September 29, 2006

Pushtun Proverbs

With the Taliban back in the news, I have an excuse for posting more items about the tribe in Afghanistan and Pakistan that provides most of the Taliban's support. A reader writes:

Here are some Pukhtun (=Pashtun = Pathan = Pushtun) proverbs (from “Generosity and Jealousy: The Swat Pukhtun of Northern Pakistan,” Charles Lindholm, Columbia University Press, 1982. Also by Lindholm, and strongly recommended is The Islamic Middle East: Tradition and Change, Blackwell, 2002)

On war and peace (p. 31)

The Pukhtun is never at peace, except when he is at war.

On women (p. 113)

Women belong in the house or in the grave.

Women have no noses. They will eat s***.

One’s own mother and sister are disgusting.

On family life (nepotism and neposchism) (p. 161)

Where there is the sound of a blow, there is respect.

When the floodwaters reach your chin, put your son beneath your feet.

On friendship (p. 240)

God, grant me a true friend who, without urging, will show me his love.

Curiously, the Pukhtun have a strongly idealized notion of friendship. They say that it is honorable for a man to lie for a true friend, even with his hand on the Koran (which means that the liar goes to Hell!). While other Pukhtun are potential allies, and often must be avenged for the sake of honor, they cannot be true friends, because the element of rivalry is too strong. The ideal friend is a foreigner, providing he comes as a guest, rather than an enemy. Lindholm, although no sociobiologist, argues that a universal human nature is rearing its head here– the desire for human connection expressing itself in the cult of friendship, in what is otherwise a bitterly individualist and cutthroat culture.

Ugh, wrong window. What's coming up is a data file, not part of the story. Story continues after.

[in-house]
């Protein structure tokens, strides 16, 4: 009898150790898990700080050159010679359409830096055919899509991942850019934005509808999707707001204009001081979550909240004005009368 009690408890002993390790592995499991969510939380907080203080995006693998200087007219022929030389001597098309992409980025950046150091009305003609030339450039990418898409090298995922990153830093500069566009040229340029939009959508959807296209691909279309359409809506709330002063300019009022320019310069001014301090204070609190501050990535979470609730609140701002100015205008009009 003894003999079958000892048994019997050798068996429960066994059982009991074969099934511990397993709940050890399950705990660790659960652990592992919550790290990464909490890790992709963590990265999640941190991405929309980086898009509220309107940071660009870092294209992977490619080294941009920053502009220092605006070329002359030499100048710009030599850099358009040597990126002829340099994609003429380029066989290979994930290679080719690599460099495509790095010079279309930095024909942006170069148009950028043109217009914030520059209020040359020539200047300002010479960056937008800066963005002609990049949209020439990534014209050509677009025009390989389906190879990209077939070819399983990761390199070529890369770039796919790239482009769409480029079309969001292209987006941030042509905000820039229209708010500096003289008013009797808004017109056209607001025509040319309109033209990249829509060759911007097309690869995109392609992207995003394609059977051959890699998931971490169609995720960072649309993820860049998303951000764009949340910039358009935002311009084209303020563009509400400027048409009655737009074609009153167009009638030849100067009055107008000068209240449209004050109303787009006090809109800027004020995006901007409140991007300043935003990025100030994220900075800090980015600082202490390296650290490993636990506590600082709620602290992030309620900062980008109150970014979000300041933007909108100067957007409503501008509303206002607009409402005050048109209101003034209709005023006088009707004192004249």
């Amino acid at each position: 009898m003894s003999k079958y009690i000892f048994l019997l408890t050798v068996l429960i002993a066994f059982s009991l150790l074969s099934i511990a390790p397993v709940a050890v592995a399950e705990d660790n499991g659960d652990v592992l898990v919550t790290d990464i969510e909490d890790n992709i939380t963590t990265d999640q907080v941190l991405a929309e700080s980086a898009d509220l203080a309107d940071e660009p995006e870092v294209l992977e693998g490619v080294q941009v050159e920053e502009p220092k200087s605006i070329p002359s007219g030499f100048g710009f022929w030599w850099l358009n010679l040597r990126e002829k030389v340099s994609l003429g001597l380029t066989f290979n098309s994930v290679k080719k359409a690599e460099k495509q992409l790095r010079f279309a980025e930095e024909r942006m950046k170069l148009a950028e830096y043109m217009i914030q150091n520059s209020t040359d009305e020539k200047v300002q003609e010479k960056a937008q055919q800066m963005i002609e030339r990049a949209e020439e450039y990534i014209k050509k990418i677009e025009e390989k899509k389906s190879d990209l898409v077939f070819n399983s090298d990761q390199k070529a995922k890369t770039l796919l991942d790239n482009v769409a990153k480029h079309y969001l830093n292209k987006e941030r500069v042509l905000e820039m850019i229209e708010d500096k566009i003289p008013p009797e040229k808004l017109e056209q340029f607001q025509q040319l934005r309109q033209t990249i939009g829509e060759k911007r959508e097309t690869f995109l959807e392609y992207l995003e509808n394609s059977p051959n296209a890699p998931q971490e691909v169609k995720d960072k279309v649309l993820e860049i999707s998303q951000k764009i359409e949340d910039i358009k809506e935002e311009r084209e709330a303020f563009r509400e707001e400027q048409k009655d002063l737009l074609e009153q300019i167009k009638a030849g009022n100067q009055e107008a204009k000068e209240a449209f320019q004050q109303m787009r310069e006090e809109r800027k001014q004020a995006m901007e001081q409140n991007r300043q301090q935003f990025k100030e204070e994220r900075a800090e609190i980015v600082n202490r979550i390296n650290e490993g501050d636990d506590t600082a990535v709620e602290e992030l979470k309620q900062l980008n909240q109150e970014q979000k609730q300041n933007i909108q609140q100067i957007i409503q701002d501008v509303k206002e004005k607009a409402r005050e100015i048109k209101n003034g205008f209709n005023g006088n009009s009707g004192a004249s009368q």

My impression is that Pushtun support for the fundamentalist Taliban is tied into a vague feeling among tribe members that they have a dysfunctional culture which they hope could be improved by stricter obedience to the Koran. One of the precipitating events of the Taliban's rise to power in the mid-1990s was a small civil war between two non-Taliban warlords over a young boy they both fancied. A Taliban squad rescued the boy, which helped their reputation.

When the Taliban came to power, they implemented reforms to prevent this sort of thing, much to the amusement of Andrew Sullivan, who chortled in 2001:

THE TALIBAN'S DON'T ASK, DON'T TELL: All the rest of NATO may have given up on policing their militaries for homosexuals, but the United States can rest easy knowing that one military that still supports U.S. policy is the Taliban. Any consorting with beardless young men in the army is strictly forbidden. This story from the Daily Telegraph tells of a weird and fastidious obsession.

Uh, Andrew? Please tell us you didn't realize that "consorting with beardless young men in the army" is a euphemism for an old Afghan custom. James Michener's informative 1963 novel Caravans refers to it frequently, such as in a description of the butch-femme warrior couples Michener frequently saw. Call me "weird and fastidious," but on this one issue, I've got to come down on the same side as the Taliban against the alliance of Andy Sullivan and the armed pederast warlords.

My published articles are archived at -- Steve Sailer

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